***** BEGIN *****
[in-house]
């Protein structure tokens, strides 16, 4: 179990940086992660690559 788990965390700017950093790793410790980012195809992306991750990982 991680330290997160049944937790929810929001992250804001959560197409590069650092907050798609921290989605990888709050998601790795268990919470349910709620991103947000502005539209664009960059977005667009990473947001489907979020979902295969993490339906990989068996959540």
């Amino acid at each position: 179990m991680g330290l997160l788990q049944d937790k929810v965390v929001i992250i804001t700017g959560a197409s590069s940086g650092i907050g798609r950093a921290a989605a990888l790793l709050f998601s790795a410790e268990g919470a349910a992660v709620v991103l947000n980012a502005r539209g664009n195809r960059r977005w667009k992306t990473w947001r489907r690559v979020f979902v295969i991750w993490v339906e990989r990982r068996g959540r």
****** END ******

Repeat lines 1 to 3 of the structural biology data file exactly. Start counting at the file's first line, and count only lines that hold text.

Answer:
[in-house]
């Protein structure tokens, strides 16, 4: 179990940086992660690559 788990965390700017950093790793410790980012195809992306991750990982 991680330290997160049944937790929810929001992250804001959560197409590069650092907050798609921290989605990888709050998601790795268990919470349910709620991103947000502005539209664009960059977005667009990473947001489907979020979902295969993490339906990989068996959540």
């Amino acid at each position: 179990m991680g330290l997160l788990q049944d937790k929810v965390v929001i992250i804001t700017g959560a197409s590069s940086g650092i907050g798609r950093a921290a989605a990888l790793l709050f998601s790795a410790e268990g919470a349910a992660v709620v991103l947000n980012a502005r539209g664009n195809r960059r977005w667009k992306t990473w947001r489907r690559v979020f979902v295969i991750w993490v339906e990989r990982r068996g959540r």